Sep 11, 2010

First Sentence Help- Off The Edge

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Hi Everyone-- I need help. I am trying to fix my MS first sentence (we all know how important that first sentence is). I'm just not getting it right. I know what I want to say, but the words aren't coming. I need your advice.

Here it is:

If I had an inkling that everything would change in less than twelve hours I would have stayed on the plane.

Any ideas?? One sentance only.



Creiesp said...

First, put a comma after "hours" (nitpicking). Also, maybe reconsider the "everything would change" part. What is everything? Your character's life, the way they look at things, their attitude? And maybe you could say something along the lines of "turned upside-down," "transformed," "take a turn for the ______ side," or something like that. All that being said, while the beginning parts of your story *are* important, you shouldn't sweat the first sentence so much.

Zee Lemke said...

So your biggest problem here is that you've set it up so that if phrased correctly, your first clause would be using the past subjunctive of "to have." Meaning to be grammatical, this sentence should read "If I had had an inkling..." which is just awkward. Also, we have "I" and "a plane" and nothing else concrete. I'd say scrap and start over. You don't need to foreshadow if you don't want to. Cut this sentence and do the next one--is that describing the plane or the landing or something? Probably more immediate.

folksinmt said...

Nathan Bransford did a blog post about how often he sees novels with this exact opening: "If only I would have known x, I wouldn't have done y." It might be worth searching for that post and seeing what he has to say about why that line just doesn't work. I think you should nix that line and go with something different altogether. Start with something that's not just a thought, start with real action.

Erin A said...

The book HOOKED by Les E says the first line IS the most important. I can't help but sweat it. :)

He says you want them to ask questions and keep reading to find the answers.

I'm trying to say that when she stepped off the plane everything changed.

Still confused, but thanks for your help.

Zee Lemke said...

Don't literally ask the question. Be more subtle about implying that something is in the process of changing. Give us a juxtaposition, a thing and a situation where we wouldn't usually encounter it, not a generality. Just the thing being there (helium baloon in a bathroom stall?) will raise questions and get momentum going. What happens in the first scene? Your first sentence doesn't have to be super dramatic or magically sum up the whole book. It just has to move a little. Start the action of the first scene with the first sentence and that should be enough.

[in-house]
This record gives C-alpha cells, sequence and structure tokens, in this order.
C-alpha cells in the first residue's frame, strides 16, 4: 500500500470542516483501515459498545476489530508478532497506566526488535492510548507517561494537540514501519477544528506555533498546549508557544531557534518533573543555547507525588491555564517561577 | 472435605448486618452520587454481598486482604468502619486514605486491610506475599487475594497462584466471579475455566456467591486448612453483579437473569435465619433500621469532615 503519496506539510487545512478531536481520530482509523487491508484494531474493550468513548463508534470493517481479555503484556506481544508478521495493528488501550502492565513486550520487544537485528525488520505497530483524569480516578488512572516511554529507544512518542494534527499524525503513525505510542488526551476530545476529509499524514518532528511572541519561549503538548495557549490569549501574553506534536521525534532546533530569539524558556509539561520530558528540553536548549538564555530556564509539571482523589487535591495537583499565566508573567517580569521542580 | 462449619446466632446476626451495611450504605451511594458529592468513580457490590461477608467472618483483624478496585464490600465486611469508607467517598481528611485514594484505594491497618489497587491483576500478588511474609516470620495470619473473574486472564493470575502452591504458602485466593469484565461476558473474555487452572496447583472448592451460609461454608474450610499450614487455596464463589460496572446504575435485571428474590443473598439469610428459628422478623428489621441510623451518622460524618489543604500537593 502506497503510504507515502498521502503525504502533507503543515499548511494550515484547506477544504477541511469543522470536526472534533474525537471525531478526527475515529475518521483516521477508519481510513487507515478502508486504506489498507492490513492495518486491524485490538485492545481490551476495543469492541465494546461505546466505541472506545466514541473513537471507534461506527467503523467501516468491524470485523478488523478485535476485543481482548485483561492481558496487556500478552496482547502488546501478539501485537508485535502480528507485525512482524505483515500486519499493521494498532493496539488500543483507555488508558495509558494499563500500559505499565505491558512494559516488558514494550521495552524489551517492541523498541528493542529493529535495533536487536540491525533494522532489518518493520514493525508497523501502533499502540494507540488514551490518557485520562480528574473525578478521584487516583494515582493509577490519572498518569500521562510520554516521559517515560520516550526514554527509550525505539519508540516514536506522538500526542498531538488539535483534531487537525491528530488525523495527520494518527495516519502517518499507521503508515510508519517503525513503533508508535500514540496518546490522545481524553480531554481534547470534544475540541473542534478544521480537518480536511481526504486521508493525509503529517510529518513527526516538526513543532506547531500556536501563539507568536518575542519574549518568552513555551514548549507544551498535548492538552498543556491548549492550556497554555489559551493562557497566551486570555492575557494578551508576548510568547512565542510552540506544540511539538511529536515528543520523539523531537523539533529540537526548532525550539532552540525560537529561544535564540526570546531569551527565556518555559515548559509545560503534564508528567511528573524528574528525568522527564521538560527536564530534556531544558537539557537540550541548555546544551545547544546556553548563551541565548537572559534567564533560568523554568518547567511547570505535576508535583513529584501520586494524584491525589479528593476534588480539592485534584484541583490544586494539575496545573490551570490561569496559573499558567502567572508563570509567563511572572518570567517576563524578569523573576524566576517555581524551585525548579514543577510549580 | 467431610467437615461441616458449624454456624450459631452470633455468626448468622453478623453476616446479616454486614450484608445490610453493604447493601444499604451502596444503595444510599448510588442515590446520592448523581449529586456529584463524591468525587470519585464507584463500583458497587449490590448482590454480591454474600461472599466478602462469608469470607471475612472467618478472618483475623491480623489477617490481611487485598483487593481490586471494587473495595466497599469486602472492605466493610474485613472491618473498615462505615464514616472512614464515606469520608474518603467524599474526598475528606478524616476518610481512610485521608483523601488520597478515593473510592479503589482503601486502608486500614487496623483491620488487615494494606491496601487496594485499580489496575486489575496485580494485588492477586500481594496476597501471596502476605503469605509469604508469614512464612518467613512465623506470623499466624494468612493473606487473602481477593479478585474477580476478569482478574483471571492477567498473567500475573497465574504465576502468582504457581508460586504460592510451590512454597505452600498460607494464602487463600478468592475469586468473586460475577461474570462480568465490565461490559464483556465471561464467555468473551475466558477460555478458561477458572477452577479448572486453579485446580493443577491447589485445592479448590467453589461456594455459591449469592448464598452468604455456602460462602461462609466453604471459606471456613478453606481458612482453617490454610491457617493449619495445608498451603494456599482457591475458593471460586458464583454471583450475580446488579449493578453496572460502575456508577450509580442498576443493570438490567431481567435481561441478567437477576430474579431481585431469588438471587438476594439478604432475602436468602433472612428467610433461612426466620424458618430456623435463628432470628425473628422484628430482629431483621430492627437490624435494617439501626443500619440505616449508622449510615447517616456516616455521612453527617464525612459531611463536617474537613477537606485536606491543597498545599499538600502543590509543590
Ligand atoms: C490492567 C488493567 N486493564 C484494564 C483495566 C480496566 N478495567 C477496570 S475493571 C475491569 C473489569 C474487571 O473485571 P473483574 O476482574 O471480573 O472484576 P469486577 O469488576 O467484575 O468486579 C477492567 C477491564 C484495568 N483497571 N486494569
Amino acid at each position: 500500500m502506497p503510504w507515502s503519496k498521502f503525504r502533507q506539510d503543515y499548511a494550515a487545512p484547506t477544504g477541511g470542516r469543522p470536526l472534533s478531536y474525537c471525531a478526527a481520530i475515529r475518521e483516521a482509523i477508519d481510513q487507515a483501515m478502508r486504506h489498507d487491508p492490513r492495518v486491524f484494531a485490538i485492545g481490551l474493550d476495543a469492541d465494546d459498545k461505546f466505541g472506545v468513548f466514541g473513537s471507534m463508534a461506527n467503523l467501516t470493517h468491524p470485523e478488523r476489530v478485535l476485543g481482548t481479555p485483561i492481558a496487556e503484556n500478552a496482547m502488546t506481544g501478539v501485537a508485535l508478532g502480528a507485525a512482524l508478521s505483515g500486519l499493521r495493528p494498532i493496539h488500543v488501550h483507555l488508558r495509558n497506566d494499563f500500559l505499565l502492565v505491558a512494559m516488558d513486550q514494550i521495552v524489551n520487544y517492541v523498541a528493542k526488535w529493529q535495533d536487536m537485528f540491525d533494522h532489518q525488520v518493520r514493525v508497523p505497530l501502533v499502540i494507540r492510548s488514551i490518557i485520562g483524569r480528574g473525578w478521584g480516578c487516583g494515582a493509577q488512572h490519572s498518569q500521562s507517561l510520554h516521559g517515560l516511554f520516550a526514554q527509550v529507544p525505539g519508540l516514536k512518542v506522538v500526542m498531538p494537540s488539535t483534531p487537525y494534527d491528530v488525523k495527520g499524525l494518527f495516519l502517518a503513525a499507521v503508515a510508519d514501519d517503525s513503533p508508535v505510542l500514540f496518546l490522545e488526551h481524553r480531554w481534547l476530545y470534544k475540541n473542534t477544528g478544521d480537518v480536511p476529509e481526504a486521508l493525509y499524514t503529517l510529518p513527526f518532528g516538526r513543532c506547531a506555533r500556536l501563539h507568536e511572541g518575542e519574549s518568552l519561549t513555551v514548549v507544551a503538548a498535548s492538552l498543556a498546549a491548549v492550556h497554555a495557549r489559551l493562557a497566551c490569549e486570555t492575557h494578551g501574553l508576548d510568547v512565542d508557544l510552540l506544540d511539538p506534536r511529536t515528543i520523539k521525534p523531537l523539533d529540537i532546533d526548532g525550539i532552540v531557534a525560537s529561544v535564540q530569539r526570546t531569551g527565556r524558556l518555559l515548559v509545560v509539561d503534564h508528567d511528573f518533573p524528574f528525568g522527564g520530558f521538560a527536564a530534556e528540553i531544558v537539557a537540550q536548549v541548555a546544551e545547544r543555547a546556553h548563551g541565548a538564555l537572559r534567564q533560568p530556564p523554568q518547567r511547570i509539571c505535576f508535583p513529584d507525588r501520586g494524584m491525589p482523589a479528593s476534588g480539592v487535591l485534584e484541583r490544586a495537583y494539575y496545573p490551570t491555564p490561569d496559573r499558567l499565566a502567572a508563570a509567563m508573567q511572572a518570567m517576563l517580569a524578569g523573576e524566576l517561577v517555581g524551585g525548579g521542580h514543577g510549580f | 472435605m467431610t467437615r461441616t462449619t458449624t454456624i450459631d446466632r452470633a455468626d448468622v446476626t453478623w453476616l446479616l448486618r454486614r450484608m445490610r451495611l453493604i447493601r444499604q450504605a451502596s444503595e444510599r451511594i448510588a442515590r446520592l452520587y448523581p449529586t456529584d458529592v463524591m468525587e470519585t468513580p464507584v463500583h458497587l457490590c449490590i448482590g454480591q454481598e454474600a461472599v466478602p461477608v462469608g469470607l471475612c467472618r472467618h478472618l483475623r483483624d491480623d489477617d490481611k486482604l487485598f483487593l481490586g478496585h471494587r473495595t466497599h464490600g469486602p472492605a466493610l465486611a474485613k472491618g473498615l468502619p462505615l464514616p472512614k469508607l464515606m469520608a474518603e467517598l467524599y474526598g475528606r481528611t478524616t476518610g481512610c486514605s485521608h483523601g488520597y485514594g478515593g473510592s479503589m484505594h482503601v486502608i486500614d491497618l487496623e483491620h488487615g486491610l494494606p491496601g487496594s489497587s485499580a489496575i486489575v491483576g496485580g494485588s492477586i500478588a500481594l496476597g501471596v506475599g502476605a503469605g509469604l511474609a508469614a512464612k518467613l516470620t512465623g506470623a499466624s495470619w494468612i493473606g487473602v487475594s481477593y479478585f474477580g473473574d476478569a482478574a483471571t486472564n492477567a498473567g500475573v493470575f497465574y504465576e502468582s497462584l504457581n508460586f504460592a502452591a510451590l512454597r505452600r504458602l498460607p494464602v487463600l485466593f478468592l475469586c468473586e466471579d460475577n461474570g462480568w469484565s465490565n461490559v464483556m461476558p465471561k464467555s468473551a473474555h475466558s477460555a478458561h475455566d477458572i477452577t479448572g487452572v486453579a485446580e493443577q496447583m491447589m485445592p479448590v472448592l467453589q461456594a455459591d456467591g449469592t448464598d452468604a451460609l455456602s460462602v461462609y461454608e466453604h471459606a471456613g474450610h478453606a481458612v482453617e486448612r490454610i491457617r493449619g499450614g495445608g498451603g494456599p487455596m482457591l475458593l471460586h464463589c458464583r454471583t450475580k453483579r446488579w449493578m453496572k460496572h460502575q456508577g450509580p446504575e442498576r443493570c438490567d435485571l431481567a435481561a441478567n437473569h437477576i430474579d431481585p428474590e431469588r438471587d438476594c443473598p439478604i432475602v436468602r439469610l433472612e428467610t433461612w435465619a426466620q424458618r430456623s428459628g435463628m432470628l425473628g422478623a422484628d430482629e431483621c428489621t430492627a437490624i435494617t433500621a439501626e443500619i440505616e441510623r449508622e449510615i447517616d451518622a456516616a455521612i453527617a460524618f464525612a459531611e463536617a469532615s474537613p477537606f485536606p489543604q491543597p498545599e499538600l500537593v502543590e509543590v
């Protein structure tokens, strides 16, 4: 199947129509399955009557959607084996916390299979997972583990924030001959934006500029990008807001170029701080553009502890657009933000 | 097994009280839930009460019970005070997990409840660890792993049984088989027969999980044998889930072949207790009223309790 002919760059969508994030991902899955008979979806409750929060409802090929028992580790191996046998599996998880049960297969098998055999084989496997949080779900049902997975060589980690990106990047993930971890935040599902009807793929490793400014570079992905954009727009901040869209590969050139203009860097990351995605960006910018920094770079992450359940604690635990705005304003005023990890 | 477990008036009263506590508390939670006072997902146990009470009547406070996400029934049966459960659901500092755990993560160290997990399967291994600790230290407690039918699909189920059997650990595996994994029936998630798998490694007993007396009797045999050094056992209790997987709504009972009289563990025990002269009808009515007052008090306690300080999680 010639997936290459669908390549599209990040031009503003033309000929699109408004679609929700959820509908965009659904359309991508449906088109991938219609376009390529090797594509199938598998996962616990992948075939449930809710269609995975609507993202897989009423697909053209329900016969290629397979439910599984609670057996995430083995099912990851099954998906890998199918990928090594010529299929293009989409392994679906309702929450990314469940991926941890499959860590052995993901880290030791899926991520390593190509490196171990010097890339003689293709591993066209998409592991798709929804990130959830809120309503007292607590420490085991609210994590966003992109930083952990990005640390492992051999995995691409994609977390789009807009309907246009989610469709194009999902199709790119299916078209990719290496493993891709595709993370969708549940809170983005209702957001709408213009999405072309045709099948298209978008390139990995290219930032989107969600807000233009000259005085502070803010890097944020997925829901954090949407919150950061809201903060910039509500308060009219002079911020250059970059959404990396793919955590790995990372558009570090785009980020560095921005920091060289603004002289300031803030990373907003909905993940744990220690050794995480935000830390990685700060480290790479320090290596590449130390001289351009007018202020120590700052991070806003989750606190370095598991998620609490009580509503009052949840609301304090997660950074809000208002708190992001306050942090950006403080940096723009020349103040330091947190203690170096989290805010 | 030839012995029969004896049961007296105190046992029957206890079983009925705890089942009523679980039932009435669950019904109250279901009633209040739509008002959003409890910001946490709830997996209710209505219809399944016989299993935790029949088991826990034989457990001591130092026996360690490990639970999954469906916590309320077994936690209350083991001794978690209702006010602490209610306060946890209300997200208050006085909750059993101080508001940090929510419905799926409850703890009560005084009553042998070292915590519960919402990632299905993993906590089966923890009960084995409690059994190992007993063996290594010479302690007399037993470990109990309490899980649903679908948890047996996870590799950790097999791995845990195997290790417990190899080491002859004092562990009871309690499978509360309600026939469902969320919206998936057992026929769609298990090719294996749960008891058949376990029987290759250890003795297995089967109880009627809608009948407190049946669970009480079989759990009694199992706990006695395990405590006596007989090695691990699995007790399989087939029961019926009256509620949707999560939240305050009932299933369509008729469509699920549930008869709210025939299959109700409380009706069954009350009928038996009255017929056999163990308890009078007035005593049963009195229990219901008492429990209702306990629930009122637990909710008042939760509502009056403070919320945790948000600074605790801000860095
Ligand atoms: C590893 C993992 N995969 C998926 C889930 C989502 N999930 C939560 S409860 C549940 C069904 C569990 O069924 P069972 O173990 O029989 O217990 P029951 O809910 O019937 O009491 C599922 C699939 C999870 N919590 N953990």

Note: this is just the way I do it. Some successful authors (even in commercial fiction) do start with generalities. Make it really snappy if you're going to use one though.

Suzi McGowen said...

What is it that you want to say? What are the problems you have with this first sentence?

gj said...

You're over-thinking it.

Skip this sentence that's sort of an introduction, a promise that there'll be something interesting, and just show the something interesting. Otherwise, you're just holding up a flag to an agent, who's read a million of this kind of opening, that you don't trust the story itself to grab the reader's attention, so you're kind of whispering in the reader's ear, "Trust me; it'll be good son." Except readers don't trust that whisper. They trust the actual story.

Bottom line: cut this sentence. Start with your chracter and something a tiny bit interesting about her. Doesn't have to be plane crashes and chaos. Just a character who's interesting, thinking or doing something that's interesting, ideally with a problem that's interesting. Trust that the story itself will do its job of captivating the reader, and doesn't need you, the author, whispering in the reader's ear.

gj said...

Sorry -- typo -- should have ben "It'll be good SOON" (not "son").

Gardners said...

Sometimes short sentences, directly to the point, are more powerful than ones that try to 'fit it all in'.

How about:
Inklings are everything; especially my own.

I know that doesn't say anything about a plane or how things were about to change. However, it does get the reader interested.

Good luck.